Coon Rapids, Minnesota

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Coon Rapids is a northern suburb of Minneapolis, and is the largest city in Anoka County, Minnesota, United States. The population was 63,573 at the 2000 census, making it the ninth largest city in Minnesota and the fifth largest Twin Cities suburb.

Contents

History

Originally founded as a part of Anoka Township in 1857, Coon Rapids became a separate village in 1952. In 1959, it became a city. It retains its original boundaries, except for the part that became the City of Anoka.

The name "Coon Rapids" comes from "Coon Creek Rapids", a turbulent part of the Upper Mississippi River near the mouth of Coon Creek. These rapids were removed as a consequence of the construction of the Coon Rapids Dam in 1913. The Dam operated as a hydroelectric generator until 1966 when it was closed and later opened to the public as the Coon Rapids Dam Regional Park in 1978. The dam marks the head of navigation on the Upper Mississippi River waterway.

The name of the city came under some controversy in January 2006. Although it was named after the raccoons that were often found in the former rapids of Coon Creek, City Councilman Joe Sidoti believed that the name had a negative connotation. A proposed name change suggested by the Councilman sparked an uproar among local citizens,[3] and the proposal was dropped.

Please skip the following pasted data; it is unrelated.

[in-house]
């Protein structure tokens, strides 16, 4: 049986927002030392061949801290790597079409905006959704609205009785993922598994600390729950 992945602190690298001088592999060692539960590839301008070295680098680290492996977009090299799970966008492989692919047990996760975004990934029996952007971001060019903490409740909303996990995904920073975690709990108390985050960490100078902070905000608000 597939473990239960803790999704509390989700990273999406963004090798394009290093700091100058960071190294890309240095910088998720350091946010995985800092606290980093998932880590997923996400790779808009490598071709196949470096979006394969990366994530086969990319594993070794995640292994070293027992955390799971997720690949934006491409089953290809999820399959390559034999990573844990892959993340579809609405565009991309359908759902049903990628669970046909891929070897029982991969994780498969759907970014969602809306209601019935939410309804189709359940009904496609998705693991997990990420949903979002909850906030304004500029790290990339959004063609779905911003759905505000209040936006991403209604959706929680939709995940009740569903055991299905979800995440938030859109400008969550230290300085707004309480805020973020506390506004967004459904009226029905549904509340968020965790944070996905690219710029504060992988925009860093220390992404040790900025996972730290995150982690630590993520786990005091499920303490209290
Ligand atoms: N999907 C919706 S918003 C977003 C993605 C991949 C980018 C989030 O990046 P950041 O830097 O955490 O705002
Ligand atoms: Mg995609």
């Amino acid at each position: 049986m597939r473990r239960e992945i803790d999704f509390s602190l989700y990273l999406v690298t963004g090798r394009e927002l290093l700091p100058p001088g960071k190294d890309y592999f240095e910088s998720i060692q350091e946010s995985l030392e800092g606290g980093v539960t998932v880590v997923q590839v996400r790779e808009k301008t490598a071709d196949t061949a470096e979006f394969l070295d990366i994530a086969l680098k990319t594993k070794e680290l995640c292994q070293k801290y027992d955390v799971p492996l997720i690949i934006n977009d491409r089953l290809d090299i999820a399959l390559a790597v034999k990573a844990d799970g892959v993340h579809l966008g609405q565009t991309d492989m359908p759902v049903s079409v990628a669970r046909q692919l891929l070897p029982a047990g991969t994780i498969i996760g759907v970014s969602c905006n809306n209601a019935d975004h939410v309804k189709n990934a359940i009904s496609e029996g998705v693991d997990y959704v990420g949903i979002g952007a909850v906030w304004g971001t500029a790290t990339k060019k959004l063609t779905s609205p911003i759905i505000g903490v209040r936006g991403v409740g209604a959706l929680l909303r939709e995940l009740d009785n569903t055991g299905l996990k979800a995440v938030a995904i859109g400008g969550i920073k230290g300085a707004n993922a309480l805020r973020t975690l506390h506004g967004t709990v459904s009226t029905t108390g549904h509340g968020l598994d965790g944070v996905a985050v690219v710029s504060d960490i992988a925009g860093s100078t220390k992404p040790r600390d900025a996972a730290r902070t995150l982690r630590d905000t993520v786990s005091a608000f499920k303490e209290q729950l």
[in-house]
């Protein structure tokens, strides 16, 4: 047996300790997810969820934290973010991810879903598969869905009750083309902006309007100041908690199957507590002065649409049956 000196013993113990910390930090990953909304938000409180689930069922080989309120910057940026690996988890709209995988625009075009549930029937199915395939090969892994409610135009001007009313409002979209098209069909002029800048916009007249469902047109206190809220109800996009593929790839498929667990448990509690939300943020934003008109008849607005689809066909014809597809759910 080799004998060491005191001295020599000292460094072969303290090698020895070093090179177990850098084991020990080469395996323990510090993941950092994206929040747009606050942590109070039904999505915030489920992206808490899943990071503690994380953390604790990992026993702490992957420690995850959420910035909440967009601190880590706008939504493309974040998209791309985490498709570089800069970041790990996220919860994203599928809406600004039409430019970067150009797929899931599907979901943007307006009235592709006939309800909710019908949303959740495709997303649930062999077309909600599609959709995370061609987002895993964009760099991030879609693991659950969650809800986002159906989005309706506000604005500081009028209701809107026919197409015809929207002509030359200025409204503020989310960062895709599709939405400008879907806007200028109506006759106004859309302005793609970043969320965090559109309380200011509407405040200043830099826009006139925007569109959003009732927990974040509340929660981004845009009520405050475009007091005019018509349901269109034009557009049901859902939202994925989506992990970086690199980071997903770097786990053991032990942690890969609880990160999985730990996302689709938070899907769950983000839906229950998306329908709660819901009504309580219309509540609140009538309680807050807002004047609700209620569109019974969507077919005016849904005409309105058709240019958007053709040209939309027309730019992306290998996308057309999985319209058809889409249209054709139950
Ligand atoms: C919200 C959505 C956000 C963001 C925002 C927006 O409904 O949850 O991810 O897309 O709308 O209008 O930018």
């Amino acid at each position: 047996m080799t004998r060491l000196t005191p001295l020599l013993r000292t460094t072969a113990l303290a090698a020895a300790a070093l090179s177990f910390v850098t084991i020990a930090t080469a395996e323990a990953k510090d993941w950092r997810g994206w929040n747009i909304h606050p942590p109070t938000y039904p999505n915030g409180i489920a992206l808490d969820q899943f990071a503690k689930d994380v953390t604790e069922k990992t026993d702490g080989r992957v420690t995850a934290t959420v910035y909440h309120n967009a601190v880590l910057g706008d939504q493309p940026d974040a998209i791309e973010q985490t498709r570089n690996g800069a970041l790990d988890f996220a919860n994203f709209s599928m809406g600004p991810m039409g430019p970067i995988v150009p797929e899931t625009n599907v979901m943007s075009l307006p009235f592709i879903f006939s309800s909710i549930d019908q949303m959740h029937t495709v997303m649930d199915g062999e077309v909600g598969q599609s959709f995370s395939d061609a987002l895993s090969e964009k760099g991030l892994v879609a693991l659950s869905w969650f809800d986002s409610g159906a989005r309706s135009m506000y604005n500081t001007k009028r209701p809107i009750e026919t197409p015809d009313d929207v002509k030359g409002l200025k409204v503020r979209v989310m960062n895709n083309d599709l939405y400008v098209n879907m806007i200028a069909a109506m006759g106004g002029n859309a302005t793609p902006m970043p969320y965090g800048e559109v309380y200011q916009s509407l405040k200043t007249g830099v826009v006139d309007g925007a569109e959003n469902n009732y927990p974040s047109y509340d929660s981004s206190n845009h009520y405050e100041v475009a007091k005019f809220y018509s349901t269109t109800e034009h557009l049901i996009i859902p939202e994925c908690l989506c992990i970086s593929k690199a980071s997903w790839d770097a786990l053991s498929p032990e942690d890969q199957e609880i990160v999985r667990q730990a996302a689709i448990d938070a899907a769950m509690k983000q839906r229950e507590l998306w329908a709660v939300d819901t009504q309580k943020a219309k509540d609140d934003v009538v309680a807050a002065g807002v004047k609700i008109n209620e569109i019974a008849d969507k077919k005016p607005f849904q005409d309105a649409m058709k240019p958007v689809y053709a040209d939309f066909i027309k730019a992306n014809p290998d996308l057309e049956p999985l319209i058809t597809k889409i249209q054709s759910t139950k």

Coon Rapids' logo was originally an image of a raccoon called Rocky Raccoon. In what was widely regarded as an unpopular decision, Mayor Ilona McCauley and the City Council changed this to an oak leaf in 2002. In response to overwhelming public pressure a 2007 proposal passed by a 4-3 vote in the City Council changing the logo back to a raccoon, though a less stylized and more realistic version.

Since 1967, Coon Rapids has hosted one of the two campuses of Anoka-Ramsey Community College. The other campus is in Cambridge, Minnesota.

Government

The city has a council-manager form of government, and its current mayor is Tim Howe. While mayoral and councilmember elections in Coon Rapids are nonpartisan, Howe has been endorsed by the Democratic-Farmer-Labor Party.

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